When Rachel Carson’s book, “Silent Spring”, was published, filled with totally false claims about DDT, the Environmental Protection Agency looked it over and concluded she had used manipulated data. They concluded that DDT should not be banned, but its first administrator, William Ruckleshaus, overruled the agency and imposed a ban.
Given the successive scandals and monster laws like Obamacare that have been imposed on Americans, the federal government’s efforts to control and determine what you eat doesn’t receive the attention that it should. The ultimate question is whether the government should tell you what to eat and then seek to enforce their views about it? The answer is no.
In a recent opinion piece in the New York Times (“Lessons from the Little Ice Age,” NYT, March 22, 2014), historian Geoffrey Parker—author of Global Crisis: War, Climate Change and Catastrophe in the 17th Century—suggests the desperate climate of the years 1600 to 1700 is a template for a collapse of civilization in the twenty-first century. But there’s one massive flaw in his theory: The past cultural collapses have almost all occurred during “little ice ages,” not during our many global warmings.
The fact is this: humans have been genetically modifying plants and animals for millennia. Just because it was done more incrementally, and out in the field instead of in a laboratory, does not make it any less of a modification. The scientific method as applied to crop-rearing offers the same boons it has to all natural sciences, namely made it more rigorous and more conducive to human progress.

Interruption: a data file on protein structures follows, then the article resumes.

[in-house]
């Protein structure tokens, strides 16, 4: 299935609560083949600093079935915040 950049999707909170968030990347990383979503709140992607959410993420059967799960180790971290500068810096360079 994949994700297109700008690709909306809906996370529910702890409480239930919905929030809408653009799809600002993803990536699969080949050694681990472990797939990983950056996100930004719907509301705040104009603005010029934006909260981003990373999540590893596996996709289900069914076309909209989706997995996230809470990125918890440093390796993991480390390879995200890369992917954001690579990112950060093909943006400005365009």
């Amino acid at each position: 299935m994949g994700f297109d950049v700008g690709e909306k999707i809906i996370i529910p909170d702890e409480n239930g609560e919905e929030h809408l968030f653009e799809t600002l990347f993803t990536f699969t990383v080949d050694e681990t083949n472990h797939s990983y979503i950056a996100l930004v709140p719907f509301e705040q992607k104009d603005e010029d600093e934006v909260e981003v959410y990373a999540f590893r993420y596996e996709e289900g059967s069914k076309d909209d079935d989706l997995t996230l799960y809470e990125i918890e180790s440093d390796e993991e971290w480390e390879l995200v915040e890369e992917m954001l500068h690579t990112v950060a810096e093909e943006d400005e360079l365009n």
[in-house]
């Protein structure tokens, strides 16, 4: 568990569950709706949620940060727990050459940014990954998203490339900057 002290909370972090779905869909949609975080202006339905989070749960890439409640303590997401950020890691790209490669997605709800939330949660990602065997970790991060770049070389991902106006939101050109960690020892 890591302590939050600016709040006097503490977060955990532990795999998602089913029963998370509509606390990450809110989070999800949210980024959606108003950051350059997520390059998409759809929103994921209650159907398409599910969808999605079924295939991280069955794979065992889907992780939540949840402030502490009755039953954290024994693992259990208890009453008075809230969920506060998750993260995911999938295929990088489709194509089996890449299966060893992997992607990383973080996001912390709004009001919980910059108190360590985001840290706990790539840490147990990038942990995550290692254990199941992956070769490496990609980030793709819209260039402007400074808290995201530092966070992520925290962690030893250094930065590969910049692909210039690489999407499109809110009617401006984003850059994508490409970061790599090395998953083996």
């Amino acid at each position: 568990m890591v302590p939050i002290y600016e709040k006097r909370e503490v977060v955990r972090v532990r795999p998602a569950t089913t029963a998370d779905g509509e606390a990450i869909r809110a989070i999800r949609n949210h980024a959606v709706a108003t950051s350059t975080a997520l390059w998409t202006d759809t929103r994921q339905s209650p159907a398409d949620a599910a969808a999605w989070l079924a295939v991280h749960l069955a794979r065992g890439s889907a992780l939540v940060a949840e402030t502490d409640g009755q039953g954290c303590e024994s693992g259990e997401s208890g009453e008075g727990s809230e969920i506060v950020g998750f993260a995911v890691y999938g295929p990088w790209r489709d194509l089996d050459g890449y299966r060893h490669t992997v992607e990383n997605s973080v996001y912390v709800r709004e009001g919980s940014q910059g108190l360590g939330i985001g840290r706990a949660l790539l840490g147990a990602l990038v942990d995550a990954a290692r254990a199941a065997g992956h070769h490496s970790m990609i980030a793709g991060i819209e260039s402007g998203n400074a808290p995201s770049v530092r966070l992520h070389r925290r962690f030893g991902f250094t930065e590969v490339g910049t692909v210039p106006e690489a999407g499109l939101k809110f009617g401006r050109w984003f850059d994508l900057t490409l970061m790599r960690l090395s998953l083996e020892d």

Soon, all public schools will be allowed to enroll all students, regardless of need, into a new federal entitlement: “free” school lunches. This is the second year of a three-year rollout for the program, embedded in Michelle Obama’s Healthy, Hunger-Free Kids Act.
States and school systems around the country have been reformatting cafeteria menus, partly pushed by Michelle Obama’s 2010 “Healthy, Hunger Free Kids Act,” which essentially has taxpayers triple-paying for the[...]
It has become part of American tradition to demonize industry, always framing it in the classic “little” versus “big” or “good” versus “evil” scenario. Regardless of the role that corporations[...]
“Drop that brownie, young lady! You’re in violation of Healthy, Hunger-Free Kids Act of 2010.” A bit of rhetorical hyperbole? Actually, that might not be too much of an exaggeration[...]
The Christian Science Monitor had an excellent editorial ripping the campaign by the “Center for Science in the Public Interest” going after McDonald’s Happy Meal toys and even Ronald McDonald[...]